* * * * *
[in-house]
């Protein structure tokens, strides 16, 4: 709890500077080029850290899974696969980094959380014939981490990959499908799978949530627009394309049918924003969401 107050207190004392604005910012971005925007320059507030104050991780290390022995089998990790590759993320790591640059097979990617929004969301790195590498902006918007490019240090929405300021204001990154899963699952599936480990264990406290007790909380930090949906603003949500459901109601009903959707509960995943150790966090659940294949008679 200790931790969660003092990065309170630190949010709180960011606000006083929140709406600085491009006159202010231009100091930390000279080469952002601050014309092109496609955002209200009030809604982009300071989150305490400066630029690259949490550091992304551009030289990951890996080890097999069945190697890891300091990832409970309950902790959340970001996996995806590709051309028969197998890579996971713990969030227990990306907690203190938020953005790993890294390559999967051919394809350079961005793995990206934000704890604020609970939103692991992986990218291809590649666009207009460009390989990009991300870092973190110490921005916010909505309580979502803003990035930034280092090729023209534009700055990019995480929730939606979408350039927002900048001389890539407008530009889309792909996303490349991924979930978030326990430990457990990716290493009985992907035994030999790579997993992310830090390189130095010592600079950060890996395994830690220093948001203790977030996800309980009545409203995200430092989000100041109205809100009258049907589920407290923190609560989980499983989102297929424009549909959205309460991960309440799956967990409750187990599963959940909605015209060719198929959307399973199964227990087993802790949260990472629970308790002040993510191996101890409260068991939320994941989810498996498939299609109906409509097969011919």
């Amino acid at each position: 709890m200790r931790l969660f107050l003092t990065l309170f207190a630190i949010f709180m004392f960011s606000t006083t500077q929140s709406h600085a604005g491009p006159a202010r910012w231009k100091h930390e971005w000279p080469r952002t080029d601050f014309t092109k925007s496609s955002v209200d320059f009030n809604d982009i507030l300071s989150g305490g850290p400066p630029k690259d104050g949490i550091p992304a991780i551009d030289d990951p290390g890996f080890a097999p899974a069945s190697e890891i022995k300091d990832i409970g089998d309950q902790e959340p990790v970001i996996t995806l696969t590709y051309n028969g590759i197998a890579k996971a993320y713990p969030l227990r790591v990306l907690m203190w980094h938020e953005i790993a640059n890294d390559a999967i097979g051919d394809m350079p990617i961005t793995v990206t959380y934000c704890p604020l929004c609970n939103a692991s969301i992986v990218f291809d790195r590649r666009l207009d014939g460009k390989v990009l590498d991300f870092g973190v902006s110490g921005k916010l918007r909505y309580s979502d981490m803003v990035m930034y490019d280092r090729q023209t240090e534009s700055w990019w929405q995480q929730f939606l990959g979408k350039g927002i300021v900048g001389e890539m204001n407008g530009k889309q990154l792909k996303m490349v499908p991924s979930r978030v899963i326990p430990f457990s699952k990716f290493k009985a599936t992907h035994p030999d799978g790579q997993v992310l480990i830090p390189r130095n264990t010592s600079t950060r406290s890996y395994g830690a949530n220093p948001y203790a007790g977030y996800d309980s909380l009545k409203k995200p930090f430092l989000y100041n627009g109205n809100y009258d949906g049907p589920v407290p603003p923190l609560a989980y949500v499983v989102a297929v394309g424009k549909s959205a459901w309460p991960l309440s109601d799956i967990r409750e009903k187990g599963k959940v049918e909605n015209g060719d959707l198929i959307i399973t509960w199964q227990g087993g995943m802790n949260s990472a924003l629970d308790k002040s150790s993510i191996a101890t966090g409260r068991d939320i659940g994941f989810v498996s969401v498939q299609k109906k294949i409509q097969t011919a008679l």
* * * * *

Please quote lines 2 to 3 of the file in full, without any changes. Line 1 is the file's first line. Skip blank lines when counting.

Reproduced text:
């Protein structure tokens, strides 16, 4: 709890500077080029850290899974696969980094959380014939981490990959499908799978949530627009394309049918924003969401 107050207190004392604005910012971005925007320059507030104050991780290390022995089998990790590759993320790591640059097979990617929004969301790195590498902006918007490019240090929405300021204001990154899963699952599936480990264990406290007790909380930090949906603003949500459901109601009903959707509960995943150790966090659940294949008679 200790931790969660003092990065309170630190949010709180960011606000006083929140709406600085491009006159202010231009100091930390000279080469952002601050014309092109496609955002209200009030809604982009300071989150305490400066630029690259949490550091992304551009030289990951890996080890097999069945190697890891300091990832409970309950902790959340970001996996995806590709051309028969197998890579996971713990969030227990990306907690203190938020953005790993890294390559999967051919394809350079961005793995990206934000704890604020609970939103692991992986990218291809590649666009207009460009390989990009991300870092973190110490921005916010909505309580979502803003990035930034280092090729023209534009700055990019995480929730939606979408350039927002900048001389890539407008530009889309792909996303490349991924979930978030326990430990457990990716290493009985992907035994030999790579997993992310830090390189130095010592600079950060890996395994830690220093948001203790977030996800309980009545409203995200430092989000100041109205809100009258049907589920407290923190609560989980499983989102297929424009549909959205309460991960309440799956967990409750187990599963959940909605015209060719198929959307399973199964227990087993802790949260990472629970308790002040993510191996101890409260068991939320994941989810498996498939299609109906409509097969011919």
């Amino acid at each position: 709890m200790r931790l969660f107050l003092t990065l309170f207190a630190i949010f709180m004392f960011s606000t006083t500077q929140s709406h600085a604005g491009p006159a202010r910012w231009k100091h930390e971005w000279p080469r952002t080029d601050f014309t092109k925007s496609s955002v209200d320059f009030n809604d982009i507030l300071s989150g305490g850290p400066p630029k690259d104050g949490i550091p992304a991780i551009d030289d990951p290390g890996f080890a097999p899974a069945s190697e890891i022995k300091d990832i409970g089998d309950q902790e959340p990790v970001i996996t995806l696969t590709y051309n028969g590759i197998a890579k996971a993320y713990p969030l227990r790591v990306l907690m203190w980094h938020e953005i790993a640059n890294d390559a999967i097979g051919d394809m350079p990617i961005t793995v990206t959380y934000c704890p604020l929004c609970n939103a692991s969301i992986v990218f291809d790195r590649r666009l207009d014939g460009k390989v990009l590498d991300f870092g973190v902006s110490g921005k916010l918007r909505y309580s979502d981490m803003v990035m930034y490019d280092r090729q023209t240090e534009s700055w990019w929405q995480q929730f939606l990959g979408k350039g927002i300021v900048g001389e890539m204001n407008g530009k889309q990154l792909k996303m490349v499908p991924s979930r978030v899963i326990p430990f457990s699952k990716f290493k009985a599936t992907h035994p030999d799978g790579q997993v992310l480990i830090p390189r130095n264990t010592s600079t950060r406290s890996y395994g830690a949530n220093p948001y203790a007790g977030y996800d309980s909380l009545k409203k995200p930090f430092l989000y100041n627009g109205n809100y009258d949906g049907p589920v407290p603003p923190l609560a989980y949500v499983v989102a297929v394309g424009k549909s959205a459901w309460p991960l309440s109601d799956i967990r409750e009903k187990g599963k959940v049918e909605n015209g060719d959707l198929i959307i399973t509960w199964q227990g087993g995943m802790n949260s990472a924003l629970d308790k002040s150790s993510i191996a101890t966090g409260r068991d939320i659940g994941f989810v498996s969401v498939q299609k109906k294949i409509q097969t011919a008679l």